Benefits of SOA can truly be recognized only when synergies across LOBs are fully realized. This has real world challenges and it is extremely important to overcome these challenges to make SOA successful.
5. Challenges with Service Versioning
On the other side of SOA adoption problems, we also have to deal with challenges in enabling services for reuse by multiple client applications. When an existing service is considered for reuse, minor differences in expectations are to be expected from the new client application. The required enhancements can get tricky to implement at times without impacting the existing client applications. Schema changes, logic changes, security implementations, etc. are some of the more common changes required in the services to cater to a new client application.
Service interface definition and versioning strategy should be carefully approached for effective service reuse.
6. Architecture Complexity
Integrating a complex IT landscape is no easy task. Coupled with fragmented IT approaches (differences in standards, data models, systems, protocols, etc.) across the company, the challenge becomes very daunting to provide the seamless experience expected from SOA. SOA is far from a plug-and-play approach that many people tend to believe it is.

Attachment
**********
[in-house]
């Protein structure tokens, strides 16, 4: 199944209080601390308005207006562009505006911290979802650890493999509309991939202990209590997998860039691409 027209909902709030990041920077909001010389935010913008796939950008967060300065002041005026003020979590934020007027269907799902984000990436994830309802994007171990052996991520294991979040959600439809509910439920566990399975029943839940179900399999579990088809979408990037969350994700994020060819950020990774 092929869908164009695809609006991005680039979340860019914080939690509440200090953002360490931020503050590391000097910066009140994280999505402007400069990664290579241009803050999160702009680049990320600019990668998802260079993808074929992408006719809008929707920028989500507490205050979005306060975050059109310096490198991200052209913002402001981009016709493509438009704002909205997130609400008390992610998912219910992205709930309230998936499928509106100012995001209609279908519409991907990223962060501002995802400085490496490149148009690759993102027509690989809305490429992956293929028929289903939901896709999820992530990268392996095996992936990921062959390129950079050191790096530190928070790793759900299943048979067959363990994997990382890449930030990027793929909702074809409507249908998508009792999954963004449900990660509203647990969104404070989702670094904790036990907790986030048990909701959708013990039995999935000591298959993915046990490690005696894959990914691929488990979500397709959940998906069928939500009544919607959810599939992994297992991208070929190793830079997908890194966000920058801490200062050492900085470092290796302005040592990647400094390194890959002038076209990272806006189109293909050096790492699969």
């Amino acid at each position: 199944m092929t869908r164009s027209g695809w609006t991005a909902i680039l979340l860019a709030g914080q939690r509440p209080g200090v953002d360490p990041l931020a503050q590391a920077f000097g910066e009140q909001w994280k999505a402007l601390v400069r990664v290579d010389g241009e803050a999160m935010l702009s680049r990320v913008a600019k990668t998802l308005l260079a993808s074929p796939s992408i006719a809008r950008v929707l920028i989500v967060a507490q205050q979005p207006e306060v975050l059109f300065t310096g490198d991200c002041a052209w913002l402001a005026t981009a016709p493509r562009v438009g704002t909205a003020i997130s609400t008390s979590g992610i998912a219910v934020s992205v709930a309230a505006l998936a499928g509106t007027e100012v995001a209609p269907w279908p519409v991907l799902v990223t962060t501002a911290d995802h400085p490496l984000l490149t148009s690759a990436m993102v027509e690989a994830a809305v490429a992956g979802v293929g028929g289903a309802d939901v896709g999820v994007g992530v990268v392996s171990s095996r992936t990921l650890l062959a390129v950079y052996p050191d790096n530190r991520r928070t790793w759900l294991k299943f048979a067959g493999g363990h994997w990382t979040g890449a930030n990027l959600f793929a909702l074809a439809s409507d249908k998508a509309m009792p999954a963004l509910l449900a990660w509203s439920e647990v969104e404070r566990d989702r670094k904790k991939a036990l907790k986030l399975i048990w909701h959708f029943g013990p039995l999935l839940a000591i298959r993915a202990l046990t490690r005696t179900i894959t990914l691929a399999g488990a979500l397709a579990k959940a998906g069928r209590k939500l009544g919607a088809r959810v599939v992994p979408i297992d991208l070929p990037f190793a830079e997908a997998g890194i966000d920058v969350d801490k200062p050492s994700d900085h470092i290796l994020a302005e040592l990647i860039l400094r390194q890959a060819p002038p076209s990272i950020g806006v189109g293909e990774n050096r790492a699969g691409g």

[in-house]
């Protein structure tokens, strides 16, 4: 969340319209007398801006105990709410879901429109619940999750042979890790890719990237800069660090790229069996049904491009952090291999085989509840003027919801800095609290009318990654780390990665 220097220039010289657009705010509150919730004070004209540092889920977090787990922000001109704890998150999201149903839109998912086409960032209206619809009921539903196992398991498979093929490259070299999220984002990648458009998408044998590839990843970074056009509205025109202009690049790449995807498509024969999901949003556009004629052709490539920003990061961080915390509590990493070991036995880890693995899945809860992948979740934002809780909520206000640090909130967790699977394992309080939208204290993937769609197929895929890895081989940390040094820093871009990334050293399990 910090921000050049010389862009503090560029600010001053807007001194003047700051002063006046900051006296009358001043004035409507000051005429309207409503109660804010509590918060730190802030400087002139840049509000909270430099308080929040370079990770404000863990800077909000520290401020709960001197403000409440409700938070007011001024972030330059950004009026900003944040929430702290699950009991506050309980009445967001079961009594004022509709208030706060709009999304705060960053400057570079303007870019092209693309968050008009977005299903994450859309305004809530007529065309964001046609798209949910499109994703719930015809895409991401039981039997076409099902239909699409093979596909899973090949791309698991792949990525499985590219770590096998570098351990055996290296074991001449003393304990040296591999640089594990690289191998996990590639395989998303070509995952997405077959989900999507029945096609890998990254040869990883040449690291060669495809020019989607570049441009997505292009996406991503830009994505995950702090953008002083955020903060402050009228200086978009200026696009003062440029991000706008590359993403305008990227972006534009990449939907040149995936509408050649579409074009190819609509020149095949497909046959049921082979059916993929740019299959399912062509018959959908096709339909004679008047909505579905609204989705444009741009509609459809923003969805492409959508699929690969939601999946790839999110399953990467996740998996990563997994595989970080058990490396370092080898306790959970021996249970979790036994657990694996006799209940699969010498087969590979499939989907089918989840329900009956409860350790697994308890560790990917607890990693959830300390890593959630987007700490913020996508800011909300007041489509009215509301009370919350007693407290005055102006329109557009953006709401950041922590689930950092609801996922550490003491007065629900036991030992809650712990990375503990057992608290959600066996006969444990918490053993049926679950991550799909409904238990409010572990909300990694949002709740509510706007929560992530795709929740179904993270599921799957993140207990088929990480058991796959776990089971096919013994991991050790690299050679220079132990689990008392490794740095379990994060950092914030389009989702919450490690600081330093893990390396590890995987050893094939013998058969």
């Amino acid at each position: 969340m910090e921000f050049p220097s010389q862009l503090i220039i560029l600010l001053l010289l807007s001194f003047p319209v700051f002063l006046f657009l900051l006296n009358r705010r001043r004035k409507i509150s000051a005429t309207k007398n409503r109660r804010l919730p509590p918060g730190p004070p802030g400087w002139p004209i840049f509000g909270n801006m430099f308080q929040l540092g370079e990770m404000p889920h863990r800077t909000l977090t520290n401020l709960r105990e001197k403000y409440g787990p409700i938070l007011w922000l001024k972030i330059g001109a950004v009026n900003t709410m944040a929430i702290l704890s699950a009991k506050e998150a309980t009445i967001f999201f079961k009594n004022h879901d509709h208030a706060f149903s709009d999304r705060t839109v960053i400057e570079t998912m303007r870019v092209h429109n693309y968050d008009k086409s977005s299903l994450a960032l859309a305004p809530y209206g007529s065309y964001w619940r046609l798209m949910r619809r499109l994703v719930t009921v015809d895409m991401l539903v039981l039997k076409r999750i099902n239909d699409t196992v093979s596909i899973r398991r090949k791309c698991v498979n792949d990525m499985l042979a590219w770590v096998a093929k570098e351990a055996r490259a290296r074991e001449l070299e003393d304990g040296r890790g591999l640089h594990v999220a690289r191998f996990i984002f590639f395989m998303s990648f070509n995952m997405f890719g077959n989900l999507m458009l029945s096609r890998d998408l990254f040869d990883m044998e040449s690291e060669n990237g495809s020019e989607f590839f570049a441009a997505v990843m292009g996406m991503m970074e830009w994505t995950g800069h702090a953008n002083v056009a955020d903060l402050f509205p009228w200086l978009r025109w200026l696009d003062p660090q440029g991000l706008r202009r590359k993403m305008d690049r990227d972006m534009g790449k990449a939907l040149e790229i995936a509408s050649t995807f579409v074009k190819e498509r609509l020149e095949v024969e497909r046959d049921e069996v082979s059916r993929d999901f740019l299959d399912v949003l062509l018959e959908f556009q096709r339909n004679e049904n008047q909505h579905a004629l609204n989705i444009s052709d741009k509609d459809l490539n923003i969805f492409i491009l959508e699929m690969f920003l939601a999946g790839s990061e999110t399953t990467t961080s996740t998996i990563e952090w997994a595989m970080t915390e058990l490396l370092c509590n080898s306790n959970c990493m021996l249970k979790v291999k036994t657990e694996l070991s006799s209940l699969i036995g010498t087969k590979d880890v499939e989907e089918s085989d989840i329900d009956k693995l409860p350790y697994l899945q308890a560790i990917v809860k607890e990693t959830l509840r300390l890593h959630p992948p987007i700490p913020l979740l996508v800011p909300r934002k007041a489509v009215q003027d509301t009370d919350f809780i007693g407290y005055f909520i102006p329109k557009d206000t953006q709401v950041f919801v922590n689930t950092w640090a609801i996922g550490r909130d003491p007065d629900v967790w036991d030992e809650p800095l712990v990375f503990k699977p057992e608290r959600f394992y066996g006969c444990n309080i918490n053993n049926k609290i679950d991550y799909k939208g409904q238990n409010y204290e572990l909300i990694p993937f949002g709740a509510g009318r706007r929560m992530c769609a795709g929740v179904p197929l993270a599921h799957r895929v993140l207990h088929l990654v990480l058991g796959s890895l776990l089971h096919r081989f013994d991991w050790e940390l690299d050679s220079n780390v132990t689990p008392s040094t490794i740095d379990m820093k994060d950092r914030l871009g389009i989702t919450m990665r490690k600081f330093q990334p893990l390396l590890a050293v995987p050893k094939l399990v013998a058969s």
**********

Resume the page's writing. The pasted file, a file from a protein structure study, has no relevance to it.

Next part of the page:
Creating an SOA Reference Architecture and religiously following it is extremely important to get the best out of SOA.
7. Product Complexity
Lastly, we will also need to take into account the complexity introduced by the products used in implementing SOA. These products tend to be pretty complex since they try to abstract complex integration scenarios from the developer. But still, there will be times where it seems like these products fail to deliver. These instances might make it look like the product is not working for the company while the root cause can be the difference in expectations and an inherently complex IT system.
An in-depth understanding of the product's configuration options, standards support, monitoring support, integration options with other systems, product roadmap, etc. can reduce many of the challenges in implementing SOA.
For more information about Prolifics' SOA solutions and recent customer implementations, visit www.prolifics.com.
Emil Thomas is a Technology Manager at Prolifics with more than 12 years of experience in various top tier consulting companies. He specializes in SOA and BPM related concepts and technologies. He is an expert in providing guidance and implementing end-to-end solutions for clients. He has worked in a variety of verticals like Travel & Leisure, Health Care, Health and Life insurance, Retail, Energy and Power, Banking, Finance etc. He has presented at various forums including IBM Impact. He holds a Bachelor’s Degree in Mechanical Engineering from Calicut University, India.